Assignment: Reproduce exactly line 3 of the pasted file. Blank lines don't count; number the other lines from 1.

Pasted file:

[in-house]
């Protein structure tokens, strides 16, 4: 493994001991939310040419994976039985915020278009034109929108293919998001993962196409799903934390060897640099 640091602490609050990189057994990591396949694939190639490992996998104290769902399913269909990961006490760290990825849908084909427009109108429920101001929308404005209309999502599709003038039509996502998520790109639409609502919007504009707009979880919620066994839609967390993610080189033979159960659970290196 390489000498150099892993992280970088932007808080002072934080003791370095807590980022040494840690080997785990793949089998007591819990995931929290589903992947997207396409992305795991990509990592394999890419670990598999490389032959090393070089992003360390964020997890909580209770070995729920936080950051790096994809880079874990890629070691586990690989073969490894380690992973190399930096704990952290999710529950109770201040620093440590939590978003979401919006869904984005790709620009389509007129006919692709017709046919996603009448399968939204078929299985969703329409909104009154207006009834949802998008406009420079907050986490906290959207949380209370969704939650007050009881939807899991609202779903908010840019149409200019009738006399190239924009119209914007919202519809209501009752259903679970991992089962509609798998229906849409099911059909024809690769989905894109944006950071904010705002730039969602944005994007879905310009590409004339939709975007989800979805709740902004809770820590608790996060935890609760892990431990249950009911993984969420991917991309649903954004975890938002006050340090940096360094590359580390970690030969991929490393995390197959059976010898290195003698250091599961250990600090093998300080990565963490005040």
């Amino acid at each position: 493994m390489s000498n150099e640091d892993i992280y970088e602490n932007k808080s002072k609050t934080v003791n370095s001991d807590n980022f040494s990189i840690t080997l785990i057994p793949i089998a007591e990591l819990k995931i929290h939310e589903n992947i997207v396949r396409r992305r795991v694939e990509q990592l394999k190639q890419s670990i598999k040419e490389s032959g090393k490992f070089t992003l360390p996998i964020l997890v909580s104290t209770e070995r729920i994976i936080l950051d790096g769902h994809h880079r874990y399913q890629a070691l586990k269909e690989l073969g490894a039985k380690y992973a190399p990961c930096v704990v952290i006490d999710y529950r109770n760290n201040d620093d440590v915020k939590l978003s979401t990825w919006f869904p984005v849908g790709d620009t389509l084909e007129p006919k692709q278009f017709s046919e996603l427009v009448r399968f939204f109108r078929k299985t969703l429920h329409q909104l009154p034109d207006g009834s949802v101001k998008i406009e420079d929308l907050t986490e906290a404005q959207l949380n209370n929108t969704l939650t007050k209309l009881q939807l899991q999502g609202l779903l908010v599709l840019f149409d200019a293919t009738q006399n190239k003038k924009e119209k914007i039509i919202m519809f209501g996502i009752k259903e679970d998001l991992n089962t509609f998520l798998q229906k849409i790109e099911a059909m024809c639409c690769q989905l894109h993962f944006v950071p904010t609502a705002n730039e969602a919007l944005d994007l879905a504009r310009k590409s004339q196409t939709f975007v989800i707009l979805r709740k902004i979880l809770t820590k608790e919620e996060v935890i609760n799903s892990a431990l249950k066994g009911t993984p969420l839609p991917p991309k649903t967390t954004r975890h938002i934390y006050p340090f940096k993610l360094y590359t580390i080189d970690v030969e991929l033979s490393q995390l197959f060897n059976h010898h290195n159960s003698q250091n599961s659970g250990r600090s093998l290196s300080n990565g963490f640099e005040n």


């Amino acid at each position: 493994m390489s000498n150099e640091d892993i992280y970088e602490n932007k808080s002072k609050t934080v003791n370095s001991d807590n980022f040494s990189i840690t080997l785990i057994p793949i089998a007591e990591l819990k995931i929290h939310e589903n992947i997207v396949r396409r992305r795991v694939e990509q990592l394999k190639q890419s670990i598999k040419e490389s032959g090393k490992f070089t992003l360390p996998i964020l997890v909580s104290t209770e070995r729920i994976i936080l950051d790096g769902h994809h880079r874990y399913q890629a070691l586990k269909e690989l073969g490894a039985k380690y992973a190399p990961c930096v704990v952290i006490d999710y529950r109770n760290n201040d620093d440590v915020k939590l978003s979401t990825w919006f869904p984005v849908g790709d620009t389509l084909e007129p006919k692709q278009f017709s046919e996603l427009v009448r399968f939204f109108r078929k299985t969703l429920h329409q909104l009154p034109d207006g009834s949802v101001k998008i406009e420079d929308l907050t986490e906290a404005q959207l949380n209370n929108t969704l939650t007050k209309l009881q939807l899991q999502g609202l779903l908010v599709l840019f149409d200019a293919t009738q006399n190239k003038k924009e119209k914007i039509i919202m519809f209501g996502i009752k259903e679970d998001l991992n089962t509609f998520l798998q229906k849409i790109e099911a059909m024809c639409c690769q989905l894109h993962f944006v950071p904010t609502a705002n730039e969602a919007l944005d994007l879905a504009r310009k590409s004339q196409t939709f975007v989800i707009l979805r709740k902004i979880l809770t820590k608790e919620e996060v935890i609760n799903s892990a431990l249950k066994g009911t993984p969420l839609p991917p991309k649903t967390t954004r975890h938002i934390y006050p340090f940096k993610l360094y590359t580390i080189d970690v030969e991929l033979s490393q995390l197959f060897n059976h010898h290195n159960s003698q250091n599961s659970g250990r600090s093998l290196s300080n990565g963490f640099e005040n």